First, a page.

Tuesday, July 3, 2012

Fruiting My Batch 001 Sour

Tonight I tried my batch 001 homegrown sour. The dregs from the jolly pumpkin beer that I cultured have given the batch a refreshing sourness. It didn't quite have the tart bite I wanted so I decided to go with blueberry for my fruit. I have around 2-2.5 gallons of brew in my carboy. So tonight I went out to buy 5 pounds of blueberries. Buying blueberries in this volume gave me a nice discount over the per pint price. Blueberries have a special place in my heart as well. My grandfather Emil was a blueberry farmer. When my mother needed a break from having kids my sister and I were sent to the farm to play. This often involved peanut butter and jelly lunches and all you can eat blueberries. I could eat lots, and often did. My over exposure to blueberries as a child caused me to detest the flavor of blueberries for the longest time. I didn't regain an appreciation for the flavors of this delicate fruit until my mid twenties (a few years back).

(read more after the break.)

Blueberries aren't the most traditional souring fruit, but they are gaining popularity among the souring circles. Cantillion's highest ranked sour is made with blueberries. Upland and Cascade also make blueberry sour beers. The blueberries add their tartness and the flavor of their rich skins but the sweetness is eaten by the same bugs that make the beer sour.

To draw off the sample I used my dedicated turkey baster. I bought this specifically to draw sour beer samples. I sanitized the top of the carboy with a napkin soaked in star-san liquid. After I drew the sample I reinserted the bung. Immediately upon sticking my nose into the glass I was greeted by a citric acidic funk with a good lactic presence. The flavor was nicely sour with all the characteristic sour flavors I was looking for. Who needs to buy sours commercially? Homebrew! 

Cleaning and Preparing The Fruit:

I didn't want to use the fruit without cleaning it properly. Most fruit that is sold in stores is covered in pesticides and dirt. I believe that pesticide is undesireable in food, and I think that it would have a negative impact on my beer. I purchased a product specifically for cleaning pesticides off of fruit and vegetables. Then I rinsed the fruit with clean water. After that I pureed the fruit in my food processor. I took the pureed fruit mixture and added it to the carboy right on top of the beer. The natural fruit sugars should kick off a secondary fermentation. Below you'll find a collection of pictures.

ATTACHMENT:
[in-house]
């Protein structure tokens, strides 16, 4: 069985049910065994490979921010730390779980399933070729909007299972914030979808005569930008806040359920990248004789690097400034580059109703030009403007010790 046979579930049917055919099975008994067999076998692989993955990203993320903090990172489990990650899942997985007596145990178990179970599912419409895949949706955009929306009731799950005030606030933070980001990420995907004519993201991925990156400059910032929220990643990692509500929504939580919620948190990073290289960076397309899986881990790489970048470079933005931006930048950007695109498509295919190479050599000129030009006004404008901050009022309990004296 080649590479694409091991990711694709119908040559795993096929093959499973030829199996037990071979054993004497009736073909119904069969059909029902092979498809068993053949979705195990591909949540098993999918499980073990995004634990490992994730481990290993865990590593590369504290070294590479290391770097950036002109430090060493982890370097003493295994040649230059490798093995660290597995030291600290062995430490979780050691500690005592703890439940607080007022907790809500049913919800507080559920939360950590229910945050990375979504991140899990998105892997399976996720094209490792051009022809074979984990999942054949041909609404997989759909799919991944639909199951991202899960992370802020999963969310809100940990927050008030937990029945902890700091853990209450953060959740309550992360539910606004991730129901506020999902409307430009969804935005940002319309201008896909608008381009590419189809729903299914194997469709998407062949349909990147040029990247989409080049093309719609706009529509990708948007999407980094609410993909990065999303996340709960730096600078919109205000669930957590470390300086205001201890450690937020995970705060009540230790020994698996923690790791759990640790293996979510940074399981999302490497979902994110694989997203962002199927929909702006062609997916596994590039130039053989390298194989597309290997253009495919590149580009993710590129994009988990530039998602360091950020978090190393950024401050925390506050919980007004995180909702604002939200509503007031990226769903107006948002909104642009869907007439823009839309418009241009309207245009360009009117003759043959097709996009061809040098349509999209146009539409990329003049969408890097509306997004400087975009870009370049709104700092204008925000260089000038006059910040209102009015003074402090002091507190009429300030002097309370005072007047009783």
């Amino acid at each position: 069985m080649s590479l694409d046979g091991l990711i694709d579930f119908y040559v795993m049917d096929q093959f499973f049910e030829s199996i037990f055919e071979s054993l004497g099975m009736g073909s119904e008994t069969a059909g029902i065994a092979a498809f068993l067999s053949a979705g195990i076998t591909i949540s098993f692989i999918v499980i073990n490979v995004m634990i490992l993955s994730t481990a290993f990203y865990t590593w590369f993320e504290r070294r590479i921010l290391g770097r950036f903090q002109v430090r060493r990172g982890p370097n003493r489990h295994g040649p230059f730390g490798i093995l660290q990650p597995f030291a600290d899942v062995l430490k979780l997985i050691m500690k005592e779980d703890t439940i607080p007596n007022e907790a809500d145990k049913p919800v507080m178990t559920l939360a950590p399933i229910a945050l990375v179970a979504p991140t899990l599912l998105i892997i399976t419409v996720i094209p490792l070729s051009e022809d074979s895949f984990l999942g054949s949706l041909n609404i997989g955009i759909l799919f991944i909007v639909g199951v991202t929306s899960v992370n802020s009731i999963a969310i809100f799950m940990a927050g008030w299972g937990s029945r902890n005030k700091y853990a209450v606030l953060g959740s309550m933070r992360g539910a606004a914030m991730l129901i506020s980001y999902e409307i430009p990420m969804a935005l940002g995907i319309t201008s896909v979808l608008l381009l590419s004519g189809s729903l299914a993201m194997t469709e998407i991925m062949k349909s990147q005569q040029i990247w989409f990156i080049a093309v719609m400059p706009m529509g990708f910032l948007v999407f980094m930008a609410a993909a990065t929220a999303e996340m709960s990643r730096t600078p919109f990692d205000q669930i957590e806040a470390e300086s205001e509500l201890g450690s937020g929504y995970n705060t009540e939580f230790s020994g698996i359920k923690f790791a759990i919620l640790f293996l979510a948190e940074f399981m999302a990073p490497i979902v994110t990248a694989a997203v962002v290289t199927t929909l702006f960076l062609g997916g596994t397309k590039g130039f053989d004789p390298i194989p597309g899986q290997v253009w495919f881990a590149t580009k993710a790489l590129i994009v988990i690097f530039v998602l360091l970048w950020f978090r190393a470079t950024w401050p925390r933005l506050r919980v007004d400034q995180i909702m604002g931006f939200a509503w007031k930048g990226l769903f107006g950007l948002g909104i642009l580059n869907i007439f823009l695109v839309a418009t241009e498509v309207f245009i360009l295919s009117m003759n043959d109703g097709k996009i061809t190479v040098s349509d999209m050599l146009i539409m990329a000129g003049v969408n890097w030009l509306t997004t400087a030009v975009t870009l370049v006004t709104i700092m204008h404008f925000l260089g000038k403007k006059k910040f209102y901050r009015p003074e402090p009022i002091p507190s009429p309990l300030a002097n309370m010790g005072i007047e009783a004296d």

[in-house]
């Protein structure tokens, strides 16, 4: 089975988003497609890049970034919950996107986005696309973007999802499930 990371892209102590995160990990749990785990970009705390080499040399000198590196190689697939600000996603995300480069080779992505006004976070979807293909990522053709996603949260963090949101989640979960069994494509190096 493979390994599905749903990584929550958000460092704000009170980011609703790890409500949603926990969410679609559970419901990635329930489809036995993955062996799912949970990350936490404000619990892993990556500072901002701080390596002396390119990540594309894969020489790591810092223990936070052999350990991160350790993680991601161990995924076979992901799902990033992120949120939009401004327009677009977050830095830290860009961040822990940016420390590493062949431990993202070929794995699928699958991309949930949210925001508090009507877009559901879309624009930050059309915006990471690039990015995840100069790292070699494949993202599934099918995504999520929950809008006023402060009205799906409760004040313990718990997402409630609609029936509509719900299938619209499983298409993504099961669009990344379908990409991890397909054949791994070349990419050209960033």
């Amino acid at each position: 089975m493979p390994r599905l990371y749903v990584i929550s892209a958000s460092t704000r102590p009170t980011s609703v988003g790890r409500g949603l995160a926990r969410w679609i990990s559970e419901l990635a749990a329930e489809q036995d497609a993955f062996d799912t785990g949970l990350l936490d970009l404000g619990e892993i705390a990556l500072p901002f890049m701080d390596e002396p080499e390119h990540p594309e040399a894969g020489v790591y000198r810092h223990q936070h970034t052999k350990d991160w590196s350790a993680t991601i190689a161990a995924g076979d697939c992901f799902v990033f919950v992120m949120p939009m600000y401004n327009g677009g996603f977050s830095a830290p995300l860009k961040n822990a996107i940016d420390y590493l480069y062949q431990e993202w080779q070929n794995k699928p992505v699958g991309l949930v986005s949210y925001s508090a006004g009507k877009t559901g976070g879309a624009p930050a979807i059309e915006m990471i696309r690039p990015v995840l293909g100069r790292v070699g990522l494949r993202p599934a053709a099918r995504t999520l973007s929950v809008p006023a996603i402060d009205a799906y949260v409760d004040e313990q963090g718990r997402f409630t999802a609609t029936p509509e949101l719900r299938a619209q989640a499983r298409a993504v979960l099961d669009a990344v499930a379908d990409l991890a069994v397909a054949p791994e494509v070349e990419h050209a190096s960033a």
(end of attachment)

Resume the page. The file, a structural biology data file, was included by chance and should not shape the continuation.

Waiting is the Hardest Part:

I will have to wait a few more months for this brew to be ready. Adding sugar (blueberries have an average brix rating of 14.1. The measure of 14.1 brix is a specific gravity of 1.056 and if you fermented them out to a FG of 1.003 (not uncommon for a sour) would have an ABV of 7.1%) should kick up a secondary fermentation. I want to give the micro organisms present in the beer time to break down everything they can from the fruit and absorb the maximum fruit flavor. Bottling too fast could cause overcarbonation issues and potentially bottle bombs. Look for this to be kegged or bottled around October.


  1. Yo, I just came across your blog. It looks like we have similar tastes! I was going to try and follow your blog, but you don't have a Follow Options for some reason. i'll try and book mark it. Cheers!

    I love me some blueberries as I have fond memories of going to the BWCA in Northern Minnesota and stumbling onto wild blueberry patch's and just loading up! Damn those things are tasty!

  2. Thanks for the positive feedback! My memories of blueberries are fond ones too. I'll try to figure out the followers thing. You are actually the second person who has mentioned this to me and I thought I had it tied up.